When Herod was dead, behold the angel of the Lord appeared in a dream to Joseph, saying: ‘Return into Judaea, for they are dead that willed the death of the child.’ Joseph, therefore, took the child with Mary (he having come to the age of seven years), and came to Judaea; whence, hearing that
Archelaus, son of Herod, was reigning in Judaea, he went into Galilee, fearing to remain in Judaea; and they went to dwell at Nazareth. The child grew in grace and wisdom before God and before men.
Jesus, having come to the age of twelve years, went up with Mary and Joseph to Jerusalem, to worship there according to the law of the Lord written in the book of Moses. When their prayers were ended they departed, having lost Jesus, because they thought that he was returned home with their kinsfolk. Mary, therefore, returned with Joseph to Jerusalem, seeking Jesus among kinsfolk and neighbours. On the third day, they found the child in the temple, in the midst of the doctors, disputing with them concerning the law. And everyone was amazed at his questions and answers, saying: “How can there be such doctrine in him, seeing he is so small and hath not learned to read?’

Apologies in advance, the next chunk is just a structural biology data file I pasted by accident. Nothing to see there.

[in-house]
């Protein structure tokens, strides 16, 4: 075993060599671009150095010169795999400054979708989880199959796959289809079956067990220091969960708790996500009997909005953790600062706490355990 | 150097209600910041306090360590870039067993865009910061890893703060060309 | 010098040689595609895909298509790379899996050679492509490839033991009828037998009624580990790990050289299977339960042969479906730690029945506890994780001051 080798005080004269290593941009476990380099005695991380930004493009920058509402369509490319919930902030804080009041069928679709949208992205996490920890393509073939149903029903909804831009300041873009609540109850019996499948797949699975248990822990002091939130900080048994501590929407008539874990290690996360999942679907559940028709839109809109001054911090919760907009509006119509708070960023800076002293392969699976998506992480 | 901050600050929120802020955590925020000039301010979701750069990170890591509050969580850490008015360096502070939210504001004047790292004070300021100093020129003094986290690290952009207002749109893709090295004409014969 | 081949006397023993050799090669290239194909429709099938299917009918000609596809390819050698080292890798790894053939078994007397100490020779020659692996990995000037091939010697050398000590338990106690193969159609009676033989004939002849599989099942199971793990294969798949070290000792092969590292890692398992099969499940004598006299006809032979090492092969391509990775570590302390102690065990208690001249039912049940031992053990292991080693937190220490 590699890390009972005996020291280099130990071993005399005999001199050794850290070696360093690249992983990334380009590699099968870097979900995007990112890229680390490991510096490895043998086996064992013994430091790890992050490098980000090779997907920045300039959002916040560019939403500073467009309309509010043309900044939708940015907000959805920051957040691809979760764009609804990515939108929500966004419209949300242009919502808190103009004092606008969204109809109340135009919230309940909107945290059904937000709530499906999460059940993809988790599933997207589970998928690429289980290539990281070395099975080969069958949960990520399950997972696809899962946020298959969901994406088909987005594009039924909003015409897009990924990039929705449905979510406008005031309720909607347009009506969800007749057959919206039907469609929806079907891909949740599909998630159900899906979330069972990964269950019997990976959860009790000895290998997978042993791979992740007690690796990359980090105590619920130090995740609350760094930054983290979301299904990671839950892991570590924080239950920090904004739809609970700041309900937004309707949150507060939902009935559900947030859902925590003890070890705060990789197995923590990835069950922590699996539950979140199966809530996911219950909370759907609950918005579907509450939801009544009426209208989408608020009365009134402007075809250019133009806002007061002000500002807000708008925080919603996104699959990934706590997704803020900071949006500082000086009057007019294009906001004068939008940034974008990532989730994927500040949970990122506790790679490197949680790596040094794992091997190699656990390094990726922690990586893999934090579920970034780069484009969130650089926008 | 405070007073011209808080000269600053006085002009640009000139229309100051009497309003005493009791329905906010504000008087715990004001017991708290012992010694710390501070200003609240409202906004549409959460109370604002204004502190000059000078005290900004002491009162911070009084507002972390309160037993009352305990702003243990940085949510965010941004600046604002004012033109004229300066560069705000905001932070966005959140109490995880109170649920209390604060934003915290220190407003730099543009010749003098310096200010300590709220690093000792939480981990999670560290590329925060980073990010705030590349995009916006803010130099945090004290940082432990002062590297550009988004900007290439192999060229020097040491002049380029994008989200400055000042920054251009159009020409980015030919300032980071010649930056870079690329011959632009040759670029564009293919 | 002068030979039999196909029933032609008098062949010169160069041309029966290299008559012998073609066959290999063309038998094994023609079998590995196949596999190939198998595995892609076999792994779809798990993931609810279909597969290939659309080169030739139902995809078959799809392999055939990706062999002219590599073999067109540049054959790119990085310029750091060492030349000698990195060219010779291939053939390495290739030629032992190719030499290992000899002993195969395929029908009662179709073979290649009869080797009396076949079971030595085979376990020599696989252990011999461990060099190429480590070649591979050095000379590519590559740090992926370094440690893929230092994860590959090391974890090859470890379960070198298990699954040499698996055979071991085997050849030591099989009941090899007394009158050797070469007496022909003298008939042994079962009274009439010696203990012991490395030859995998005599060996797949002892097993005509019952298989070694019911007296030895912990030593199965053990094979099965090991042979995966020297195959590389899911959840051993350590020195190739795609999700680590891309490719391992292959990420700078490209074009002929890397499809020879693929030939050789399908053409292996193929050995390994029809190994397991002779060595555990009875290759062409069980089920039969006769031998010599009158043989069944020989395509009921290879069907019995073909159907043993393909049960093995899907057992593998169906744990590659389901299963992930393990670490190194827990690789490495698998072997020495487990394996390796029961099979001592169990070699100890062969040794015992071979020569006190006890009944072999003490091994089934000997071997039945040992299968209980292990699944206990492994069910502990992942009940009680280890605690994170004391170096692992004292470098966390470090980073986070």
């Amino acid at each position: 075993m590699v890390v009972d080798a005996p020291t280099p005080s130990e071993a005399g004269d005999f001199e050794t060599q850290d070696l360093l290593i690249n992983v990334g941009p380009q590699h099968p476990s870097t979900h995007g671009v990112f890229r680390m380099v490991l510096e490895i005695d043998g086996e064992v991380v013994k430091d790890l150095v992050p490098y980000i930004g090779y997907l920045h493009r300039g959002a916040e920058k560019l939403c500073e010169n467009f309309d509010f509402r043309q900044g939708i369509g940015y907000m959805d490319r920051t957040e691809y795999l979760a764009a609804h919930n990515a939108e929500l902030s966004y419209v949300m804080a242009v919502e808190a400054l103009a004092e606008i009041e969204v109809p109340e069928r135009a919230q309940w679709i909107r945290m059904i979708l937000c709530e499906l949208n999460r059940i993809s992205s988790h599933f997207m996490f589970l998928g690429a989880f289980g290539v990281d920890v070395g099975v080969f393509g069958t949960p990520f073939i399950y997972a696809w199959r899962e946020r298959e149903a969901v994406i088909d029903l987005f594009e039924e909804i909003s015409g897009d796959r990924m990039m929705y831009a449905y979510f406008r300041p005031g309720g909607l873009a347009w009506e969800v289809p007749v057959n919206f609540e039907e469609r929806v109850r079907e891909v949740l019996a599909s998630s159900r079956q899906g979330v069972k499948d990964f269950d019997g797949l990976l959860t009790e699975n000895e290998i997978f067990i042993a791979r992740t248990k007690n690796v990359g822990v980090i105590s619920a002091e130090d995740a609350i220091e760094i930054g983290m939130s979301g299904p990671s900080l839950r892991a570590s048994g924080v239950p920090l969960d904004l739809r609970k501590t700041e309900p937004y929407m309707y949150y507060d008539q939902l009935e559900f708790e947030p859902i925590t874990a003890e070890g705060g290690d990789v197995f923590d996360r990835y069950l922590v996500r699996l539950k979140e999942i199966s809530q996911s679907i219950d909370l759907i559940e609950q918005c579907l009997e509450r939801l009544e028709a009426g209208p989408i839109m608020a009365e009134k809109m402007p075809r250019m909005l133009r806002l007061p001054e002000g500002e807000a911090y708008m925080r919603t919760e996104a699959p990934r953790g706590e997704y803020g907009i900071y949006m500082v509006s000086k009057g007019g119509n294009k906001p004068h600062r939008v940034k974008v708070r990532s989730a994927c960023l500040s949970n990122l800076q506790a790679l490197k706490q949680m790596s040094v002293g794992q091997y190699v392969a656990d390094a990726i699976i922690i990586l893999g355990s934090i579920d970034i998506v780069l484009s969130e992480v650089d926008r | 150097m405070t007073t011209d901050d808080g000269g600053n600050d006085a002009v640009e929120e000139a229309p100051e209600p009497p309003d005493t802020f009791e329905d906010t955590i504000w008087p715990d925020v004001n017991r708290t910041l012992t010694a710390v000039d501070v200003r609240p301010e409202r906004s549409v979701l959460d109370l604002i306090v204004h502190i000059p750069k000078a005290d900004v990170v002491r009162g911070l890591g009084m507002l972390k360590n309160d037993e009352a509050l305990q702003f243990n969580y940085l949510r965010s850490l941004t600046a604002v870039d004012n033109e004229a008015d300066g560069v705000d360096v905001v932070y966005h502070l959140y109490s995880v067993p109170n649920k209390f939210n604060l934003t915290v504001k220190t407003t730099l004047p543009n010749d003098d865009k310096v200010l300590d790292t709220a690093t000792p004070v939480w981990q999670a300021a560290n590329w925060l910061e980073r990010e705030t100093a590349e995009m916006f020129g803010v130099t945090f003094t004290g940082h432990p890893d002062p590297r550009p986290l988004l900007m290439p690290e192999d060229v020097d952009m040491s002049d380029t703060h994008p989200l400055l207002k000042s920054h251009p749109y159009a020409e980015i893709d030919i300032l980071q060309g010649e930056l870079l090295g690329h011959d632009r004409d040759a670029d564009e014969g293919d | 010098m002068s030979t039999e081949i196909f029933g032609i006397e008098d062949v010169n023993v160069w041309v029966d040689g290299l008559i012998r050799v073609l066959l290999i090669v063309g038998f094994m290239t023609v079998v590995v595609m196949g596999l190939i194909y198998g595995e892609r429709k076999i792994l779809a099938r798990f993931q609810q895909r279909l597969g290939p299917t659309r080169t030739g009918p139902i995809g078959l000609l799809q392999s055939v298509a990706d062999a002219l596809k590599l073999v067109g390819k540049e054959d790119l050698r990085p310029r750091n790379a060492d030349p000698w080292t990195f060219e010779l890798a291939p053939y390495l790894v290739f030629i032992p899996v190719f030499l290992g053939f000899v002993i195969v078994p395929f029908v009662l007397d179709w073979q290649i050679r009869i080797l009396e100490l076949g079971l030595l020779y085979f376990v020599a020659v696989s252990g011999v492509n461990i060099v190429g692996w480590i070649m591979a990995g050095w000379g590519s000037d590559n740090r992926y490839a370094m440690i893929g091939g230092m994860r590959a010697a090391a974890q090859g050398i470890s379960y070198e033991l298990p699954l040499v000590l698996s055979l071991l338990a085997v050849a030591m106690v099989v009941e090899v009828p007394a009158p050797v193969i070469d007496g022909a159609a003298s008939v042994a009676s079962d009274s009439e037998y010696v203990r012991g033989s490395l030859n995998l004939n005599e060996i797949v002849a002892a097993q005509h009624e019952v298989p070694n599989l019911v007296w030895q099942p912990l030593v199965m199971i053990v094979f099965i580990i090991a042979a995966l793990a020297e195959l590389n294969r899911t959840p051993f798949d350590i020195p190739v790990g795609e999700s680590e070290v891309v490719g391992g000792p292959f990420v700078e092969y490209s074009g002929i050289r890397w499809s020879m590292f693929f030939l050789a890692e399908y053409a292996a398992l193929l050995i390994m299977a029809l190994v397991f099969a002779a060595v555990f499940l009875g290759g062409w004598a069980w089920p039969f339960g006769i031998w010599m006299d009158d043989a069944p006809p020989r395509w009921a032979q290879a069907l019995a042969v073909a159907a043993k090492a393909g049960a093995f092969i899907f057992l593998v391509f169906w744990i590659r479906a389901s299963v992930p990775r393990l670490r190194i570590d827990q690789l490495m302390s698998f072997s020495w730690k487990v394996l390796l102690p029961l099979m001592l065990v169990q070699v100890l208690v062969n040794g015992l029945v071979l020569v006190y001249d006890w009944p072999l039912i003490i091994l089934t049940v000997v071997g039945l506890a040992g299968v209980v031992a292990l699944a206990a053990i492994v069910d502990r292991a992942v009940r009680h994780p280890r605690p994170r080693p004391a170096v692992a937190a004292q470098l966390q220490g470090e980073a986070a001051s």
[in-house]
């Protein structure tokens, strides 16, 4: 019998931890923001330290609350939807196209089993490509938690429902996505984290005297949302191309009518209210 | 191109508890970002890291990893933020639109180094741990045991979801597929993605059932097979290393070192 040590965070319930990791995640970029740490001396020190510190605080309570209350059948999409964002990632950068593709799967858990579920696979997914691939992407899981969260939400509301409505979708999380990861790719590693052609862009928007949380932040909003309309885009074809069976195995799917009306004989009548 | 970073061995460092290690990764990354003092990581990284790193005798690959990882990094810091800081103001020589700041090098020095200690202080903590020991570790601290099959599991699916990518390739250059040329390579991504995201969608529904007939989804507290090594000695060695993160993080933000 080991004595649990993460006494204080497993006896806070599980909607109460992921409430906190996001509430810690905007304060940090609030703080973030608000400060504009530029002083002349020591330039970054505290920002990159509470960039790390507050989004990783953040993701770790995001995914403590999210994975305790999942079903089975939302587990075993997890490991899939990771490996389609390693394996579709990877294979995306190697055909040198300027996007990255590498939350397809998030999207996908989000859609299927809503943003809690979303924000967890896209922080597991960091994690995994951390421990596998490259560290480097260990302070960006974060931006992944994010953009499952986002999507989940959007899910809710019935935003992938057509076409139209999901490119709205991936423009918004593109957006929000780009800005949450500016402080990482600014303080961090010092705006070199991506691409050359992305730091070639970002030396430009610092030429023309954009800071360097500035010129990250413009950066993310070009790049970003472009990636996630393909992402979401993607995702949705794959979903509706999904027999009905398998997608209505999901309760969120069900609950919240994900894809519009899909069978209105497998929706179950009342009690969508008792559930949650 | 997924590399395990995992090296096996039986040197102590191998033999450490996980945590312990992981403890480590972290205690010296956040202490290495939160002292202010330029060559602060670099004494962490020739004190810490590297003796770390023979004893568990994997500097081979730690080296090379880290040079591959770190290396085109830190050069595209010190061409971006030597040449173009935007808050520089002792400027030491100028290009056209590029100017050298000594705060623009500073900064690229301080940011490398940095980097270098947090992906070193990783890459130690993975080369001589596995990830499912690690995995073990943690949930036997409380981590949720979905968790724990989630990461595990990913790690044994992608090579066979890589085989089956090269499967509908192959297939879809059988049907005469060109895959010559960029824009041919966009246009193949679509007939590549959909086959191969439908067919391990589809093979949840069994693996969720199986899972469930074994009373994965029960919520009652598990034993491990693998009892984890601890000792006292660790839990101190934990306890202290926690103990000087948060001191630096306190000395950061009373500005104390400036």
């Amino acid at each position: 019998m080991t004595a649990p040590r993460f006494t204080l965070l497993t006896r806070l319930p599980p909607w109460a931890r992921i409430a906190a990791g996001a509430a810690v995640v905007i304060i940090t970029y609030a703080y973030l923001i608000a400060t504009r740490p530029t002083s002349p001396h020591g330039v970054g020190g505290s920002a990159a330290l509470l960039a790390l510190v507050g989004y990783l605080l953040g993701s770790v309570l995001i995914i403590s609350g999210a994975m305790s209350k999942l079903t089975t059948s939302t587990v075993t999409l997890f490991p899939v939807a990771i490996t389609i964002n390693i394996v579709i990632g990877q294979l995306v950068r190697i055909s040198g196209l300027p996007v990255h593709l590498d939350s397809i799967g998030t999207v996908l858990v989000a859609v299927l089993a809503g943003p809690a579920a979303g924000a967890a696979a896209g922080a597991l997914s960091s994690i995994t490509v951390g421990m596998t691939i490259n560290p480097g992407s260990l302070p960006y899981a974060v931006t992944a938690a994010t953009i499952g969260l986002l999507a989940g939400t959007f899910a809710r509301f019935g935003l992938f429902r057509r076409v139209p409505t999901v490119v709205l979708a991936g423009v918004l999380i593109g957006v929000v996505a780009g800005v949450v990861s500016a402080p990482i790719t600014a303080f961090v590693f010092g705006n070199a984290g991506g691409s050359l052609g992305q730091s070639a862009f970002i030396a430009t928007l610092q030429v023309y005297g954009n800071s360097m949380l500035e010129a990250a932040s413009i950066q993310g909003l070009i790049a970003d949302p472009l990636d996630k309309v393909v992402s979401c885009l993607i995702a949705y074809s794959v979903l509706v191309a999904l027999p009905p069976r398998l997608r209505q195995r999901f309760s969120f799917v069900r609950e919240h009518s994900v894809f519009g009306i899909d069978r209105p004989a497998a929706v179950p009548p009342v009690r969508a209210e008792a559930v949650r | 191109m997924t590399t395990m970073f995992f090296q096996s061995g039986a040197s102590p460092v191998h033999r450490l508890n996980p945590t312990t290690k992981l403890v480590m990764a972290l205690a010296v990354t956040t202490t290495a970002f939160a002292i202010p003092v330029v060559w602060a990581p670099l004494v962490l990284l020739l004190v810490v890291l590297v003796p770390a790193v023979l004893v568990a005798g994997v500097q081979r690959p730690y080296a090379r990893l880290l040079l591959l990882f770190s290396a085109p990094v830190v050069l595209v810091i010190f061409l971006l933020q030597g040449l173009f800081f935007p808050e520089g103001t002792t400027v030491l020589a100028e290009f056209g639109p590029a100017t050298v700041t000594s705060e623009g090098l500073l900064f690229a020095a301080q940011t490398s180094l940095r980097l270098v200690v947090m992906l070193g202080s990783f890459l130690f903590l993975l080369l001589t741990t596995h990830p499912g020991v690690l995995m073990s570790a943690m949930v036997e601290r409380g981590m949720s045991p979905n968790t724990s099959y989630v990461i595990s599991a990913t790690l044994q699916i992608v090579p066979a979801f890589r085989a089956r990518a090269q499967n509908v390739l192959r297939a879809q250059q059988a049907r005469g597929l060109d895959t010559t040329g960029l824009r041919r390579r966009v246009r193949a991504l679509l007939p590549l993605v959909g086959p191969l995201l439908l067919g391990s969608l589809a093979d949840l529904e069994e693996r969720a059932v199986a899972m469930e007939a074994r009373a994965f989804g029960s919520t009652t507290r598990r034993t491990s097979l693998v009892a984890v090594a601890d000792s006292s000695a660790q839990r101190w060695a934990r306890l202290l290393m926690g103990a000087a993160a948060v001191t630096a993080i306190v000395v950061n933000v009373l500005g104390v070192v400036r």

Mary reproved him, saying: ‘Son, what hast thou done to us? Behold I and thy father have sought thee for three days sorrowing.’ Jesus answered: ‘Know ye not that the service of God ought to come before father and mother?’ Jesus then went down with his mother and Joseph to Nazareth and was subject to them with humility and reverence.
An Islamic Perspective and Commentary
As we have commented earlier, it appears that Barnabas was not an eyewitness to the early life of Jesus (peace be on him). The words in the last paragraph, “Behold I and thy father have sought thee…,” are contradictory to the fact that Jesus was born without a father. Assuming only that Mary (peace be on her) got married after the birth of Jesus, the words become acceptable. That is, it is common to call a stepfather a father.